The new Capability Life Cycle has commenced

The new Capability Life Cycle
The new Capability Life Cycle

Transition to the new Capability Life Cycle (CLC) processes began on the 1st April 2016. The detailed design and the Interim CLC manual have been approved by the Secretary of Defence. The Investment Committee (IC) has met three times in as many months under the new arrangements and the flow of committee considerations to put new projects to Government has started. To achieve the 2016 Defence White Paper integrated investment program, this flow will continue apace.

Amongst the many improvements that the new CLC brings, several features stand out:
  • The IC is now the only capital investment decision forum in Defence. It considers all major projects (warfighting capability, estate and infrastructure and information communications technology and key enablers).
  • The work of the new Force Design Division will evolve to deliver a continuous Force Structure Review as part of an annual battle rhythm rather than wait for the historic five year cycle.
  • Gate 0 initiates each project, taking the initial work of the Force Design team and adding a short business case and proposed approval strategy that will halve the time required to go from project initiation to delivery of Final Operating Capability (FOC).
  • Project Execution Strategies and Integrated Project Management Plans will be highly flexible and risk-based – with the default choice being the simplest and fastest suitable strategy. Decision documents will be shorter and less numerous, with only sufficient information presented to support the consideration at the time. This new tailored and sufficient approach will be guided by the Smart Buyer decision making framework that is an integral part of the new CLC.
  • The standard approval strategy will be to go from Gate 0 to Gate 2 for non-complex projects, with ‘tailoring up’ to only occur in response to risk or strategic considerations.
  • Industry will be involved earlier in the life cycle, as will all providers of Fundamental Inputs to Capability (FIC). The processes for keeping the Minister informed about intended early engagement of industry are broadly set, with industry engagement expected to commence routinely before Gate 0 for most projects.
  • Projects are now scoped to be inclusive of all of FIC rather than materiel, infrastructure and/or IT-centric. The Integrated Project Team will be the delivery team for this integrated approach to achieving Initial Operating Capability (IOC) and FOC.
  • We will move to a program management approach for 40 capability programs, reducing the number of steering committees and exploiting opportunities through sophisticated program strategies that include shaping industry.
  • “Arms length contestability” is being implemented by the newly formed Contestability Division within Strategy, Policy and Intelligence Group, for each project and program considered by the IC.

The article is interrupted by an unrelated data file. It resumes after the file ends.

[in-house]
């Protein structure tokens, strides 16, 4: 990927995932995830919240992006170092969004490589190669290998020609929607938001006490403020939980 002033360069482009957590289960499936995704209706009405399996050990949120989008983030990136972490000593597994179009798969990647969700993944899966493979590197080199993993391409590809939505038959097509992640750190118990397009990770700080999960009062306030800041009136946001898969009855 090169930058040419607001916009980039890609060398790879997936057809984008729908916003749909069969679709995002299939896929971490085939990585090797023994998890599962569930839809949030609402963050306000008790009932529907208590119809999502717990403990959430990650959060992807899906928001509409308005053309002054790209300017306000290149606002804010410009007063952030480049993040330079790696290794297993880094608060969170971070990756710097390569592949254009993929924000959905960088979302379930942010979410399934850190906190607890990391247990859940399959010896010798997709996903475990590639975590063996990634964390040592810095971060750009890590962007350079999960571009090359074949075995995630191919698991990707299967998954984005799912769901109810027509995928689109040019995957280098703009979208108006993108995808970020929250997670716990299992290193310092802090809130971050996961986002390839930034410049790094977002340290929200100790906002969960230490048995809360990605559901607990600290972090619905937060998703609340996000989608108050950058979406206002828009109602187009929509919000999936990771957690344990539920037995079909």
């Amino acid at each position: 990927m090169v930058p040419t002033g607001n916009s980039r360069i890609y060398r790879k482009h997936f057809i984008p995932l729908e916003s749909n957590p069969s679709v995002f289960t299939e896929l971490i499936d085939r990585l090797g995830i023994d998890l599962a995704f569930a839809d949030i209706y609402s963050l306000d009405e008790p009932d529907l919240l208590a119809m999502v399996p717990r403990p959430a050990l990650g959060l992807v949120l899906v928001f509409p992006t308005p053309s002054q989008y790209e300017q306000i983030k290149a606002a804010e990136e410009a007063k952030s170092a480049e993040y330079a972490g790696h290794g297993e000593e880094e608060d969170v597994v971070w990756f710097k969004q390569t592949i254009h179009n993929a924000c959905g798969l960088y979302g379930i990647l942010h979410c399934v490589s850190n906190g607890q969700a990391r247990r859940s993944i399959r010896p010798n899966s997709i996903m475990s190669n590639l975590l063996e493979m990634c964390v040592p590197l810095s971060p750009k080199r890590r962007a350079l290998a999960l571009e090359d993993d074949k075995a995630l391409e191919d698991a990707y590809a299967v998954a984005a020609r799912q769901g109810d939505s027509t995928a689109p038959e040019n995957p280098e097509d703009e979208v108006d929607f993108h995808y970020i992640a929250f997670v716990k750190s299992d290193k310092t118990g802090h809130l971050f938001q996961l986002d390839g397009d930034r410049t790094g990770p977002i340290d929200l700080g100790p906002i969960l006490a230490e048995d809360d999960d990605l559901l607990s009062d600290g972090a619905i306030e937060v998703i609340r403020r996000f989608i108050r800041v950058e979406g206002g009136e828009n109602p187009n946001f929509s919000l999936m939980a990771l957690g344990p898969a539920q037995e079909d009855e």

• Project Sponsors and Integrated Project Managers will act in partnership – one ultimate purpose, one bank account, one team.

Gate 0 replaces the less rigorous Project Initiation Review Board entry step, and is there to purposefully set a project up for success. The aim is to get to the next gate as fast as possible with sufficient information and resources to make the right decisions. This will ultimately lead to the delivery of future capability in the quickest realistic schedule within a tailored risk management regime.

Anyone waiting for a comprehensive set of templates and step by step instructions will be disappointed. Instead, capability developers need to be flexible and fast, with data tailored and just sufficient. This demands acumen and judgement to take advantage of the opportunities within the new approach, not templates and checkboxes. The next financial year will see an unprecedented planned number of Government considerations. Defence is working closely with central agencies (Prime Minister and Cabinet, Department of Finance and Treasury) to develop a way for this to happen. In the meantime, we are getting on with doing the business, not waiting for templates.

Of course, these plans and intentions require a change in behaviour from all involved. Priorities need to be decided in what is a tough environment. We must never repeat the older, slower ways of developing proposals, and instead draw on the expertise available from having industry participants partnering with Defence, right from the beginning.

Not since the Tange Review in 1973 has there been such a plan for fundamental change to Defence and unity of high level agreement about the need to improve and do things differently. Such a significant reform agenda makes it likely that some mistakes will be made as we bed down the new approach, but with new behaviours we should quickly learn and correct our course - making the new CLC a success.

Note: Defence staff can keep up with the latest CLC guidance documents on the Defence intranet.